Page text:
Turning a Gendered Lens on Transportation

People of different genders, ages, and abilities experience transportation differently. But policies aren’t designed that way.

2 minute read

October 23, 2023, 12:00 PM PDT

By Diana Ionescu @aworkoffiction


Womanin yellow jacket sitting on bench at outdoor train station with red wood depot building at night.

erikamit / Adobe Stock

Writing in Streetsblog USA, Sara Ortiz Escalante argues that “road safety is gendered,” and that the dominant transportation planning paradigm fails to serve most demographics, often directly putting them at higher risk.

Women, men, and people with other gender identities have different mobility patterns. But transportation policies have been designed prioritizing androcentric, ethnocentric, and classist mobility systems, responding to the needs of a single model of a person: a white, able-bodied, middle-class adult male with a paid job who drives each morning from a residential suburb into the central business district and home each night.

For Ortiz Escalante, “mobility policies that prioritize men’s movement have built social and gender inequalities into our very streets.” Ortiz Escalante calls for viewing “Mobility from a feminist perspective.” The article recommends expanding the concept of safety to fully include and understand the needs of all types of road and transit users such as women, people with disabilities, and children.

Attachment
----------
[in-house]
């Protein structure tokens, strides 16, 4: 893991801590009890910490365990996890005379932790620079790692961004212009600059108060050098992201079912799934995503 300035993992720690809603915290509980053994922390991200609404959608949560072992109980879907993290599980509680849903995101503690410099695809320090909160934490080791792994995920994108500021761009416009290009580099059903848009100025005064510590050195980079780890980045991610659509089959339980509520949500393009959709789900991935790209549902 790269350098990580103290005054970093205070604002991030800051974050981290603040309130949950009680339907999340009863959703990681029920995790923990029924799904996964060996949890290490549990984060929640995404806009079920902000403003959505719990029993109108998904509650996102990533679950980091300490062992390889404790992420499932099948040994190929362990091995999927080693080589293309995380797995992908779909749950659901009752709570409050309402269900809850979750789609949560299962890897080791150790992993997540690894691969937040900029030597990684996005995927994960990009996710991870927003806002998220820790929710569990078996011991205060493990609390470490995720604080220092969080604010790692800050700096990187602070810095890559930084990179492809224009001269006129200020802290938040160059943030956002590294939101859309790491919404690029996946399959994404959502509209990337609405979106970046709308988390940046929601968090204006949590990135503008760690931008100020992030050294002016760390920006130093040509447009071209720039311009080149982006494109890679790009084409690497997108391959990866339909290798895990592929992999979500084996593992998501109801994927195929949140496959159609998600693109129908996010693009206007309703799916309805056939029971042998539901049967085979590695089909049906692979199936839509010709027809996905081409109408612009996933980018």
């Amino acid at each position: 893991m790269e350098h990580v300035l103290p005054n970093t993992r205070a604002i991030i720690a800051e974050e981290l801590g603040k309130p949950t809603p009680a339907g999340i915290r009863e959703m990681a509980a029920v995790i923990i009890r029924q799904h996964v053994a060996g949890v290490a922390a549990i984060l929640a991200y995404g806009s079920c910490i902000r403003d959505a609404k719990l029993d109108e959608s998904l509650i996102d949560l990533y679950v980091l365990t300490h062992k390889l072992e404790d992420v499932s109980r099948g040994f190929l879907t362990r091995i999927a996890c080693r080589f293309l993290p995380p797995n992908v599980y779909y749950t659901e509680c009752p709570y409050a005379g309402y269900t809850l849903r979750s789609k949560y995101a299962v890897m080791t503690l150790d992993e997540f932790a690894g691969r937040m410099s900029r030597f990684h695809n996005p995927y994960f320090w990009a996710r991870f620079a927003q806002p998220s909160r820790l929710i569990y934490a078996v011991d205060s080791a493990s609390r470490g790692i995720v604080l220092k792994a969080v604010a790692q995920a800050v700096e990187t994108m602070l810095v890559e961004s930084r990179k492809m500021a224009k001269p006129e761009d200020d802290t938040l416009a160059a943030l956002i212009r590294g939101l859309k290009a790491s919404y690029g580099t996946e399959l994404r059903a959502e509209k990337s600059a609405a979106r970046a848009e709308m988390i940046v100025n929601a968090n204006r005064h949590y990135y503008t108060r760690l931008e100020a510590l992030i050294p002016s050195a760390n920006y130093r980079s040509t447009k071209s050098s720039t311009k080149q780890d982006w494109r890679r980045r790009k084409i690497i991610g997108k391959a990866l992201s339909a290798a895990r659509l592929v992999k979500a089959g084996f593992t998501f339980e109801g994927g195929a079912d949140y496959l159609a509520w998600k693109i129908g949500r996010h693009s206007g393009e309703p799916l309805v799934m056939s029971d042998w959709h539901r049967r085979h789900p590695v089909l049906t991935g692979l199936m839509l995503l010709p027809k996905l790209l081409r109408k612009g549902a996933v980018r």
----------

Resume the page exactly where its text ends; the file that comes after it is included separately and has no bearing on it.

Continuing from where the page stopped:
For example, “women move mostly on foot or by public transport, increasing their exposure to traffic crashes. They are more likely to make several stops in one journey to shop for groceries, pick up or drop off dependents, and run other errands, and are more likely to travel with minors or dependents due to their socially imposed role as caregivers.”

As other researchers have pointed out, designing roads and transportation policies to be more inclusive, known as universal design, can benefit all groups.

Monday, October 23, 2023 in Streetsblog USA

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